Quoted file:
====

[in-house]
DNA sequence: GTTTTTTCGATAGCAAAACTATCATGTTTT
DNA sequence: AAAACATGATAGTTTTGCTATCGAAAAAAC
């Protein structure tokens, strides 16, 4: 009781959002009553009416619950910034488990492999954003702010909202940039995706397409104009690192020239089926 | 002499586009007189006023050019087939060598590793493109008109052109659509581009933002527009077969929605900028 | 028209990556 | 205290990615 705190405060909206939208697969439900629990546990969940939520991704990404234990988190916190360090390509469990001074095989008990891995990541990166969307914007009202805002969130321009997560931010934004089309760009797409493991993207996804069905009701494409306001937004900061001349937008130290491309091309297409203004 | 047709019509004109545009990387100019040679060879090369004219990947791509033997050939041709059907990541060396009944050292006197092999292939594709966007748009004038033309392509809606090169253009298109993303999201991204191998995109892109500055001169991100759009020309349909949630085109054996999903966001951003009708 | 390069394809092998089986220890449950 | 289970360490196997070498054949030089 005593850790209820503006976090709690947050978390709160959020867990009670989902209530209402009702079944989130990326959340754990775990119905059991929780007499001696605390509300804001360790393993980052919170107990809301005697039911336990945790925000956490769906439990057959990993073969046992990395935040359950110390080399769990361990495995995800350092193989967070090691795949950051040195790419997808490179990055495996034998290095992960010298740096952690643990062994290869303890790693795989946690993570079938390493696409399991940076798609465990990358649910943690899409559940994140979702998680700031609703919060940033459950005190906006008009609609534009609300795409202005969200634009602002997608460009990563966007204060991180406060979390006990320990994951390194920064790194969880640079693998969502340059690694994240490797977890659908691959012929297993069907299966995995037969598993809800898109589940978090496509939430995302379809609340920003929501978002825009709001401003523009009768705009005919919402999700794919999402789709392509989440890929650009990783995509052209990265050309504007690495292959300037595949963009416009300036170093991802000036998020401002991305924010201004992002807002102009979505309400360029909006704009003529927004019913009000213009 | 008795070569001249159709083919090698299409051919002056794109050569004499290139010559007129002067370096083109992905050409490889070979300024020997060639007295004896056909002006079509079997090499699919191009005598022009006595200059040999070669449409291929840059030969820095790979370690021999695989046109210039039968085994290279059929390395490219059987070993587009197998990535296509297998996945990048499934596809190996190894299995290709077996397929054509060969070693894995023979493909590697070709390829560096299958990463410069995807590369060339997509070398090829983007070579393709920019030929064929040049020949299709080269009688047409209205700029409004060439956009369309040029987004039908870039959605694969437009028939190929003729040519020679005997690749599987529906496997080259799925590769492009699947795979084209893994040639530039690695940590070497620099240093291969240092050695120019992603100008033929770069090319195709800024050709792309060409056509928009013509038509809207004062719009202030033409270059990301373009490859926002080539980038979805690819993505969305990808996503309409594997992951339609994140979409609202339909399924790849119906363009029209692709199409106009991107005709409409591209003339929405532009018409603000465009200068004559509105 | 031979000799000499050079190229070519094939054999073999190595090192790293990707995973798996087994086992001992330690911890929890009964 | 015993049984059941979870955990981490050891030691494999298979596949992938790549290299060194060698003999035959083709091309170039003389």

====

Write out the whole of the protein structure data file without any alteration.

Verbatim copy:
[in-house]
DNA sequence: GTTTTTTCGATAGCAAAACTATCATGTTTT
DNA sequence: AAAACATGATAGTTTTGCTATCGAAAAAAC
């Protein structure tokens, strides 16, 4: 009781959002009553009416619950910034488990492999954003702010909202940039995706397409104009690192020239089926 | 002499586009007189006023050019087939060598590793493109008109052109659509581009933002527009077969929605900028 | 028209990556 | 205290990615 705190405060909206939208697969439900629990546990969940939520991704990404234990988190916190360090390509469990001074095989008990891995990541990166969307914007009202805002969130321009997560931010934004089309760009797409493991993207996804069905009701494409306001937004900061001349937008130290491309091309297409203004 | 047709019509004109545009990387100019040679060879090369004219990947791509033997050939041709059907990541060396009944050292006197092999292939594709966007748009004038033309392509809606090169253009298109993303999201991204191998995109892109500055001169991100759009020309349909949630085109054996999903966001951003009708 | 390069394809092998089986220890449950 | 289970360490196997070498054949030089 005593850790209820503006976090709690947050978390709160959020867990009670989902209530209402009702079944989130990326959340754990775990119905059991929780007499001696605390509300804001360790393993980052919170107990809301005697039911336990945790925000956490769906439990057959990993073969046992990395935040359950110390080399769990361990495995995800350092193989967070090691795949950051040195790419997808490179990055495996034998290095992960010298740096952690643990062994290869303890790693795989946690993570079938390493696409399991940076798609465990990358649910943690899409559940994140979702998680700031609703919060940033459950005190906006008009609609534009609300795409202005969200634009602002997608460009990563966007204060991180406060979390006990320990994951390194920064790194969880640079693998969502340059690694994240490797977890659908691959012929297993069907299966995995037969598993809800898109589940978090496509939430995302379809609340920003929501978002825009709001401003523009009768705009005919919402999700794919999402789709392509989440890929650009990783995509052209990265050309504007690495292959300037595949963009416009300036170093991802000036998020401002991305924010201004992002807002102009979505309400360029909006704009003529927004019913009000213009 | 008795070569001249159709083919090698299409051919002056794109050569004499290139010559007129002067370096083109992905050409490889070979300024020997060639007295004896056909002006079509079997090499699919191009005598022009006595200059040999070669449409291929840059030969820095790979370690021999695989046109210039039968085994290279059929390395490219059987070993587009197998990535296509297998996945990048499934596809190996190894299995290709077996397929054509060969070693894995023979493909590697070709390829560096299958990463410069995807590369060339997509070398090829983007070579393709920019030929064929040049020949299709080269009688047409209205700029409004060439956009369309040029987004039908870039959605694969437009028939190929003729040519020679005997690749599987529906496997080259799925590769492009699947795979084209893994040639530039690695940590070497620099240093291969240092050695120019992603100008033929770069090319195709800024050709792309060409056509928009013509038509809207004062719009202030033409270059990301373009490859926002080539980038979805690819993505969305990808996503309409594997992951339609994140979409609202339909399924790849119906363009029209692709199409106009991107005709409409591209003339929405532009018409603000465009200068004559509105 | 031979000799000499050079190229070519094939054999073999190595090192790293990707995973798996087994086992001992330690911890929890009964 | 015993049984059941979870955990981490050891030691494999298979596949992938790549290299060194060698003999035959083709091309170039003389």